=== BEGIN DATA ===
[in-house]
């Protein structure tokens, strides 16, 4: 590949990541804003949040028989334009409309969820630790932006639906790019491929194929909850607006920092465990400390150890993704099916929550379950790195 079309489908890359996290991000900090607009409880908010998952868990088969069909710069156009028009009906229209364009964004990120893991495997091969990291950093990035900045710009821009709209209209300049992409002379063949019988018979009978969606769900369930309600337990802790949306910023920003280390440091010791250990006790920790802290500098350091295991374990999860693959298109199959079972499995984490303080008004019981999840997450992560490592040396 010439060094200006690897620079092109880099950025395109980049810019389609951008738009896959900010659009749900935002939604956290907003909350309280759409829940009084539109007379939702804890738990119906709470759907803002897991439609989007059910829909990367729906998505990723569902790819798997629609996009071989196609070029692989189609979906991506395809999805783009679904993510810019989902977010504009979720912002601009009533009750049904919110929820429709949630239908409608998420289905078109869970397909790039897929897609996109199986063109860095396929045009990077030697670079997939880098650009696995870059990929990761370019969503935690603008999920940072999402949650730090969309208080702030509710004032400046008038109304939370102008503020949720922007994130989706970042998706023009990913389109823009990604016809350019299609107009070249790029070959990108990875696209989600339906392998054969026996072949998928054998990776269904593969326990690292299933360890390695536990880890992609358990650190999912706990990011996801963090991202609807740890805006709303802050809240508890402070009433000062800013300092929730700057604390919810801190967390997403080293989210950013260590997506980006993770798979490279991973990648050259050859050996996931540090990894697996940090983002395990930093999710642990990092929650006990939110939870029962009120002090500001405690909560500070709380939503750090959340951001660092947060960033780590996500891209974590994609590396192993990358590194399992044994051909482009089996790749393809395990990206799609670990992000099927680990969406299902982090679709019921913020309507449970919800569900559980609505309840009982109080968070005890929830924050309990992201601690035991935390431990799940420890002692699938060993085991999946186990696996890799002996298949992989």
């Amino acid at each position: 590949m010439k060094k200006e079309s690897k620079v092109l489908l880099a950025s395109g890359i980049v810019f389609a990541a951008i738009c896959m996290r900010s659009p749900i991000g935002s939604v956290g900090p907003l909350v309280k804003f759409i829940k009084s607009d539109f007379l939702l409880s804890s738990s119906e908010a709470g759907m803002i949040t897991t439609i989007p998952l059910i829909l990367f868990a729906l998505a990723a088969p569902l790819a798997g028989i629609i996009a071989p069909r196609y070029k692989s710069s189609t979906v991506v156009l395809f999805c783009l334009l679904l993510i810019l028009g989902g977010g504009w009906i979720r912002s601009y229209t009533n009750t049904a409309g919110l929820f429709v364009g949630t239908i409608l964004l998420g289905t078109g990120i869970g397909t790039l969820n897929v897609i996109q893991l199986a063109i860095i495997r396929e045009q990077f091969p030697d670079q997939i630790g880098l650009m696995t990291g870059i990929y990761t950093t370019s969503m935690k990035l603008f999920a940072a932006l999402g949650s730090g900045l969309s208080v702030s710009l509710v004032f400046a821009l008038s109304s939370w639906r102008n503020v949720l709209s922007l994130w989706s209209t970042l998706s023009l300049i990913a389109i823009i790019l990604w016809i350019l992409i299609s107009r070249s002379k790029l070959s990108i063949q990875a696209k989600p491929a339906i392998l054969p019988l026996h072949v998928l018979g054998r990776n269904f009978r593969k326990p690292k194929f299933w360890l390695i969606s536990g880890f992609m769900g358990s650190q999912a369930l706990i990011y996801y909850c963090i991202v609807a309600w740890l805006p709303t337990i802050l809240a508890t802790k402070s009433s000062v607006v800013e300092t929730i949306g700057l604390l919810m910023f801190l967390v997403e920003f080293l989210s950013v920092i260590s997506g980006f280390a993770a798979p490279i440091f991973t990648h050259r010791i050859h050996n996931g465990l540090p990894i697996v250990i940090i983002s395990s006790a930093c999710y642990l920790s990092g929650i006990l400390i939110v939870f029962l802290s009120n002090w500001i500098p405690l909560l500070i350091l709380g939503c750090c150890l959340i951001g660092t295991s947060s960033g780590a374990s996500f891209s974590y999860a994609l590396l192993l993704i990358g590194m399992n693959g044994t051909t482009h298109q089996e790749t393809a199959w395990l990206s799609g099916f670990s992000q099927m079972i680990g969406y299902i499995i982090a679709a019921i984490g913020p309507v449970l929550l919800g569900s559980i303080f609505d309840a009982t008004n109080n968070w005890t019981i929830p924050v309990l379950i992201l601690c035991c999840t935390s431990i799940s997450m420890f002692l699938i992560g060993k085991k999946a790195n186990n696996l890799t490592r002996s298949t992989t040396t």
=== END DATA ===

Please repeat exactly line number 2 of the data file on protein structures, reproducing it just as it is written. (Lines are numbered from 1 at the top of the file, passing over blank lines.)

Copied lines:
């Protein structure tokens, strides 16, 4: 590949990541804003949040028989334009409309969820630790932006639906790019491929194929909850607006920092465990400390150890993704099916929550379950790195 079309489908890359996290991000900090607009409880908010998952868990088969069909710069156009028009009906229209364009964004990120893991495997091969990291950093990035900045710009821009709209209209300049992409002379063949019988018979009978969606769900369930309600337990802790949306910023920003280390440091010791250990006790920790802290500098350091295991374990999860693959298109199959079972499995984490303080008004019981999840997450992560490592040396 010439060094200006690897620079092109880099950025395109980049810019389609951008738009896959900010659009749900935002939604956290907003909350309280759409829940009084539109007379939702804890738990119906709470759907803002897991439609989007059910829909990367729906998505990723569902790819798997629609996009071989196609070029692989189609979906991506395809999805783009679904993510810019989902977010504009979720912002601009009533009750049904919110929820429709949630239908409608998420289905078109869970397909790039897929897609996109199986063109860095396929045009990077030697670079997939880098650009696995870059990929990761370019969503935690603008999920940072999402949650730090969309208080702030509710004032400046008038109304939370102008503020949720922007994130989706970042998706023009990913389109823009990604016809350019299609107009070249790029070959990108990875696209989600339906392998054969026996072949998928054998990776269904593969326990690292299933360890390695536990880890992609358990650190999912706990990011996801963090991202609807740890805006709303802050809240508890402070009433000062800013300092929730700057604390919810801190967390997403080293989210950013260590997506980006993770798979490279991973990648050259050859050996996931540090990894697996940090983002395990930093999710642990990092929650006990939110939870029962009120002090500001405690909560500070709380939503750090959340951001660092947060960033780590996500891209974590994609590396192993990358590194399992044994051909482009089996790749393809395990990206799609670990992000099927680990969406299902982090679709019921913020309507449970919800569900559980609505309840009982109080968070005890929830924050309990992201601690035991935390431990799940420890002692699938060993085991999946186990696996890799002996298949992989």